Staubach had an ability to carry a team. However, at the same time, he also was the quarterback of record when the team was getting behind for those spectacular comebacks.

And don't make the mistake of thinking Troy had better talent surrounding him.

While he didn't have Emmitt Smith and Michael Irvin, Staubach had his share of great players to call on when the game was on the line. If one aspect of the early 90's Cowboys offense tells the tale, then reflect on this: Dallas played to get the lead by passing the ball. Then they held the lead by burning clock and running Emmitt.

And every time you saw Emmitt take a swing pass and tear the defense up with a nice first down or long run, it was Aikman's precision passing that put the ball where it needed to be.

Our vote for the top quarterback in the history of the Dallas Cowboys goes to Troy Aikman.

Running Back
Nominees: Emmitt Smith, Tony Dorsett
It's difficult to argue against the all-time leading rusher in NFL history.

Emmitt Smith did more with arguably less talent than any player in the history of the game. Not to say he was short on talent, but the continual knock of too small and too slow will follow him all the way to the Hall of Fame.

Yet there is something that clearly suggests a vote for Tony Dorsett. He, too, was not the biggest, but there would never be anyone who watched "Touchdown Tony D" run that could ever accuse him of being slow.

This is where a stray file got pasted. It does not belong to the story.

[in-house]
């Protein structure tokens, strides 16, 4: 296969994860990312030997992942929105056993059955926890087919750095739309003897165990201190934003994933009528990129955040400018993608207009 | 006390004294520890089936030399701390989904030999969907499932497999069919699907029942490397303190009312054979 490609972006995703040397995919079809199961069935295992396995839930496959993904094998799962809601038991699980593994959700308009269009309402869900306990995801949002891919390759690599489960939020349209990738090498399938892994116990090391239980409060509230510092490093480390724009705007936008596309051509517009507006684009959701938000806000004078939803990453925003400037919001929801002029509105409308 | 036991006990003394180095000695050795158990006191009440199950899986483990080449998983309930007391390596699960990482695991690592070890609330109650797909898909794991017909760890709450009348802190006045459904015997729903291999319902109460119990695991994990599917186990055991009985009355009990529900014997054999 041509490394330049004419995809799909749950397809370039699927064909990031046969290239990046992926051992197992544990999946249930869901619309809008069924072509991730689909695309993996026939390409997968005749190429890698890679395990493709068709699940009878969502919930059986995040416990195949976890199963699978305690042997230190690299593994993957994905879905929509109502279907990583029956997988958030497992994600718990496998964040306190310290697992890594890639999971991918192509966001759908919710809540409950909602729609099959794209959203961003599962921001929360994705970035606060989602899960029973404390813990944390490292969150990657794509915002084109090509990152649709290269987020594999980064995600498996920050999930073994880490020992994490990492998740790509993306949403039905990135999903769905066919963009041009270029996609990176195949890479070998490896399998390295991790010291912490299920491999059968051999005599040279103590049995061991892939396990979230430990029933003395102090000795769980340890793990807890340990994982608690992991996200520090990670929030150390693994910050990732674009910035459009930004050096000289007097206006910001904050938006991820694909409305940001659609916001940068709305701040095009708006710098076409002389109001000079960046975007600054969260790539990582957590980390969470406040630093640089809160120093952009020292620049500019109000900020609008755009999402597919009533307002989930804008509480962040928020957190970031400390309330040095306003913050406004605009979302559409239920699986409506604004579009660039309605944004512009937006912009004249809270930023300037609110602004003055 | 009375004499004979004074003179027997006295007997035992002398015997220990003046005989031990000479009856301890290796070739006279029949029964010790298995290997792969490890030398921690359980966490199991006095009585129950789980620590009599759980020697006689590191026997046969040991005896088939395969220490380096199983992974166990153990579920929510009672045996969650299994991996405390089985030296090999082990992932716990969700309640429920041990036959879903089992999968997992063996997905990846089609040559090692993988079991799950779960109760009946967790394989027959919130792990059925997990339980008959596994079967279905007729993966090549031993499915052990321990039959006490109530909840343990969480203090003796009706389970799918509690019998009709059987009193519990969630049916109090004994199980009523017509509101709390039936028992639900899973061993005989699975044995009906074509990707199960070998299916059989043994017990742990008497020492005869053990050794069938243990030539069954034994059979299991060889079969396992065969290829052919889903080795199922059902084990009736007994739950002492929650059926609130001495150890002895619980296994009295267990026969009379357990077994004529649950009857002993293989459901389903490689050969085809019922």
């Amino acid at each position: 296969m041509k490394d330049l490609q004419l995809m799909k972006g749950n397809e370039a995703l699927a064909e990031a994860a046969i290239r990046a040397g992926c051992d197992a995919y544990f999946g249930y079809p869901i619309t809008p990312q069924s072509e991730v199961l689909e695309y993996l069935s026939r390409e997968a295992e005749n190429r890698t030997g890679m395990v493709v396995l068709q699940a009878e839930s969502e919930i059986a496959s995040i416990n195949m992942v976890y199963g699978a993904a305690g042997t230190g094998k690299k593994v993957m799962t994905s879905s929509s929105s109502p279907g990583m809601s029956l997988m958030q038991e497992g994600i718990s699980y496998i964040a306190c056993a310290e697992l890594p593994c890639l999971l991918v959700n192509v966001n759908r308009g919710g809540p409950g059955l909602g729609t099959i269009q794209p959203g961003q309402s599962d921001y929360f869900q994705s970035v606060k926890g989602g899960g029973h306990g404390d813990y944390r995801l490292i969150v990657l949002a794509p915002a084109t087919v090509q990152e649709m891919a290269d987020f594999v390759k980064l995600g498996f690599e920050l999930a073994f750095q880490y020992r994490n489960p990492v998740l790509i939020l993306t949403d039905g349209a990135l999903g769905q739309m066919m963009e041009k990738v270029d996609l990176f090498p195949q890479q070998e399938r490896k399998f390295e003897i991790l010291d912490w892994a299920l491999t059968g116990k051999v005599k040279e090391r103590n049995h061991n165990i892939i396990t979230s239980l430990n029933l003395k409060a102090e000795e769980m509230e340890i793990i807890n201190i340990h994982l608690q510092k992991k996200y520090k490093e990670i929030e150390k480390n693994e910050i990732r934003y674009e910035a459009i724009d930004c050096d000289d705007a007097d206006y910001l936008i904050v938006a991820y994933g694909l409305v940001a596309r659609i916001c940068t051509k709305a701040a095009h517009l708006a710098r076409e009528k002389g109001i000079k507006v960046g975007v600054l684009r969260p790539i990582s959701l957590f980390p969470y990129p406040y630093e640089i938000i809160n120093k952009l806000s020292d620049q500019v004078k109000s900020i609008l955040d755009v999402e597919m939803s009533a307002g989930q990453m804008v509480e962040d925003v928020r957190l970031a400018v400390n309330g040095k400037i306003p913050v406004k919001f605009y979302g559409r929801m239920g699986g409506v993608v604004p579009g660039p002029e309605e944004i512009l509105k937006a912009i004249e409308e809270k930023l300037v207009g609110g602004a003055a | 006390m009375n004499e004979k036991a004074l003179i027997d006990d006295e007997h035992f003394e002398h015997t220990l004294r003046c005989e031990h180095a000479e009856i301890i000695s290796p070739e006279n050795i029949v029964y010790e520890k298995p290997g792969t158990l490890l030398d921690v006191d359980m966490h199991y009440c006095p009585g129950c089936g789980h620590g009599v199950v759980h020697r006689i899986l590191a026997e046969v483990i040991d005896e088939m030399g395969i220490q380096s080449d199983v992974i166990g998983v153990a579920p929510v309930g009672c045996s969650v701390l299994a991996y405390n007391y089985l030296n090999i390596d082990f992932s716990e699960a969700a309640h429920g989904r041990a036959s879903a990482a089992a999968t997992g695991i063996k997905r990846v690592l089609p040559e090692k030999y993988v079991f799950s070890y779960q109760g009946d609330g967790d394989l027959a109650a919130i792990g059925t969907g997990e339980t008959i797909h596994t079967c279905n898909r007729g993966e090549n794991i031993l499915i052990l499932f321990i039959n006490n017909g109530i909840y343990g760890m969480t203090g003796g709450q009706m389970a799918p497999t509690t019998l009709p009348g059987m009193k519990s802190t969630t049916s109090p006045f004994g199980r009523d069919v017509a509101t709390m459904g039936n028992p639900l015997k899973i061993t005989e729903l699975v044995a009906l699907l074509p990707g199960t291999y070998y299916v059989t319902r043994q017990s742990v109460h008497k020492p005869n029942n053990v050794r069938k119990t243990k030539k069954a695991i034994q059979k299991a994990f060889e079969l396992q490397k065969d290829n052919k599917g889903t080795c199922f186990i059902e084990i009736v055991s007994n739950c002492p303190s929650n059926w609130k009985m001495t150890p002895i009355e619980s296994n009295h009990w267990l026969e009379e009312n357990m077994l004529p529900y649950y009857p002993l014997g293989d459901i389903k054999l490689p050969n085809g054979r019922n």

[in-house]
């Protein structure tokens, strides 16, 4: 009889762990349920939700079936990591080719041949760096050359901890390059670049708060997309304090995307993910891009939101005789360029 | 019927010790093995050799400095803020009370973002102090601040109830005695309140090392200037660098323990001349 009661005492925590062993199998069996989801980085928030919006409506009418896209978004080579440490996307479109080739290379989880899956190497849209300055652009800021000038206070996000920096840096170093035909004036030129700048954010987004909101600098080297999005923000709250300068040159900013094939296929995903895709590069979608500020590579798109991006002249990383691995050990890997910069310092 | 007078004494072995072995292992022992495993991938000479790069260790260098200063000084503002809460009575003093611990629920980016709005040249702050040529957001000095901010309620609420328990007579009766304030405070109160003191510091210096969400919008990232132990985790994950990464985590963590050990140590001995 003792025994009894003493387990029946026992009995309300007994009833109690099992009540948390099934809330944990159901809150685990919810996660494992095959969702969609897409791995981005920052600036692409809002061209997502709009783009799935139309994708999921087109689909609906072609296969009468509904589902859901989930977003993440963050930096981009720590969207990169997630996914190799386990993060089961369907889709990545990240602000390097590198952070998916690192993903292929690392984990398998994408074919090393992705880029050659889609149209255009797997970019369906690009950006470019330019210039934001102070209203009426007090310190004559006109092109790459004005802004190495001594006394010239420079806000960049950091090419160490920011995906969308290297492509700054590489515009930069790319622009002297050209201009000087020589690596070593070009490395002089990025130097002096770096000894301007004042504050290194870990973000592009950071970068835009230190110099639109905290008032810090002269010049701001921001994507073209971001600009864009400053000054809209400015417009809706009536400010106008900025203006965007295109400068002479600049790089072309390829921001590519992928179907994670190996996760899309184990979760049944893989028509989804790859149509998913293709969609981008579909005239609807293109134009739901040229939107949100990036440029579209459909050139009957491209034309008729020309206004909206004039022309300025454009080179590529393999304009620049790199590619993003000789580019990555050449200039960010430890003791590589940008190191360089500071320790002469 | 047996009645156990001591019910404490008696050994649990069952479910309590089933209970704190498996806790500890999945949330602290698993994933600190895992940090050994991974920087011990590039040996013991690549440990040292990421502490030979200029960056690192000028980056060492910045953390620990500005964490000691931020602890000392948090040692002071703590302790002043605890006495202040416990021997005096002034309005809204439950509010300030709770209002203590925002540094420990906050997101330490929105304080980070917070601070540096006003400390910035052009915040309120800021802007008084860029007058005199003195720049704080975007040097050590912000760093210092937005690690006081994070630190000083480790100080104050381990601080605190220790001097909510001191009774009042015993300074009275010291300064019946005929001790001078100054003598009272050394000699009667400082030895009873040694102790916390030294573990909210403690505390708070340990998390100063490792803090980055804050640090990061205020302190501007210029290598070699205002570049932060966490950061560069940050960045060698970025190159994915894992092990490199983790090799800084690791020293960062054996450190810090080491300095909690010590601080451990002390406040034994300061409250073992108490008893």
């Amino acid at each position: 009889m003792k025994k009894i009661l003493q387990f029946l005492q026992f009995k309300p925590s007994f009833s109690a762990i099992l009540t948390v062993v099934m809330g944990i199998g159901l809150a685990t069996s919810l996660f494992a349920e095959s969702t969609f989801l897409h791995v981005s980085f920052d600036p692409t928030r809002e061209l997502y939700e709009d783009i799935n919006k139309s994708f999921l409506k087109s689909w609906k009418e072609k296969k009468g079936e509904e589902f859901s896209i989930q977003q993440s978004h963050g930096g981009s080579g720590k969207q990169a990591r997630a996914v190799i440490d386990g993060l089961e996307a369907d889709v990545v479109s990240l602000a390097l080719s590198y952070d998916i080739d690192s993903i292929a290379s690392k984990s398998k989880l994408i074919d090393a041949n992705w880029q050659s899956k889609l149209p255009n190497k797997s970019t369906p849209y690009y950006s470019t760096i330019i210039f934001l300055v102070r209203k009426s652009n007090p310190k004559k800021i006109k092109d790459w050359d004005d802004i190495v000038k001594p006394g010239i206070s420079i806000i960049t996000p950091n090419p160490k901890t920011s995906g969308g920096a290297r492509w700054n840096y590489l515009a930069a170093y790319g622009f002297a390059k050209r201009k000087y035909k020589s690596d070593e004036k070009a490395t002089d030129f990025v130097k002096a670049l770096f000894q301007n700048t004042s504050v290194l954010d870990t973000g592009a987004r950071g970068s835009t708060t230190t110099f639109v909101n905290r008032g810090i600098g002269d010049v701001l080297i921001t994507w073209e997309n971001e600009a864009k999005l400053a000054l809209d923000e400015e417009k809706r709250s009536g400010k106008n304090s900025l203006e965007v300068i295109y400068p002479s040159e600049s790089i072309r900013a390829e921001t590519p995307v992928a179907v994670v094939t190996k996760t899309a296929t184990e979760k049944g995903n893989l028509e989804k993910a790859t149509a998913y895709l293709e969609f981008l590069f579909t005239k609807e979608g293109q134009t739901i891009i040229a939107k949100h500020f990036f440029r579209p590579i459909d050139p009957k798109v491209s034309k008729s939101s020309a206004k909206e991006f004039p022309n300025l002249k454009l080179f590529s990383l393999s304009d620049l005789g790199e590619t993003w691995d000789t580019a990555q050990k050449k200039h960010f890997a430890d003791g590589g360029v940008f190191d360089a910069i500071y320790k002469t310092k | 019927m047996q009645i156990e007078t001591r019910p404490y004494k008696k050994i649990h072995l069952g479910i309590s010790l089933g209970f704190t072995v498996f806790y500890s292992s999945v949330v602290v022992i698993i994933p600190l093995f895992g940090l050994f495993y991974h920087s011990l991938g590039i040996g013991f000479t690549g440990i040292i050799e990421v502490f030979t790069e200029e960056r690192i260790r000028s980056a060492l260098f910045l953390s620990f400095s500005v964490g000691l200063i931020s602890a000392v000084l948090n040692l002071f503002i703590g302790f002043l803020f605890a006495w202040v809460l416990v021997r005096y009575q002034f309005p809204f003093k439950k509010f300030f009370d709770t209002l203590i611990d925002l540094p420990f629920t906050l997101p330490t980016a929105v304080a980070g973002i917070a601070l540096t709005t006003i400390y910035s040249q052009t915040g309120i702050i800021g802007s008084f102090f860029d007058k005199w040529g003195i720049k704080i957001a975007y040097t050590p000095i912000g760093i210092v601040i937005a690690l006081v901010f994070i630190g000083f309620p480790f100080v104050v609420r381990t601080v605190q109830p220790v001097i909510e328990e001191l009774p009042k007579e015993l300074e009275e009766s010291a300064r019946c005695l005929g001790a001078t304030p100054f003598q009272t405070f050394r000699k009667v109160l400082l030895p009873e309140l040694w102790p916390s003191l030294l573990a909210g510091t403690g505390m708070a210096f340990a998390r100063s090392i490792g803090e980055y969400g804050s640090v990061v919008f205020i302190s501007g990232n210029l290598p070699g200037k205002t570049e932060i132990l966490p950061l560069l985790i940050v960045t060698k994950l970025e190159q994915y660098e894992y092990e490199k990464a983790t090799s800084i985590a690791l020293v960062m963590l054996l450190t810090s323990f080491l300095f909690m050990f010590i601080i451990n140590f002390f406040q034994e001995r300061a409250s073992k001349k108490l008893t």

Just witness the 99-yard touchdown against the Vikings on a Monday Night game when Dallas had only ten men on the field. Dorsett took it to the house and into the record books.

But this position has to be manned by the most prolific runner of all time.

Our vote for the top running back in the history of the Dallas Cowboys goes to Emmitt Smith. Who else could it have been?

Nominees: Robert Newhouse, Daryl Johnston
Robert Newhouse played 12 years for the Cowboys, mostly during the 1970's when Dallas was quickly earning the reputation of "America's Team." He led Dorsett through the hole and was a threat both as a runner and receiver.

Labeled as the human bowling ball, Newhouse's most significant touchdown came in the game against the Redskins in 1979 when the Cowboys were making Staubach's final comeback.

Daryl Johnston received one of the highest accolades ever made toward him in a comment by Emmitt Smith when Emmitt claimed part of the rushing title belonged to Johnston.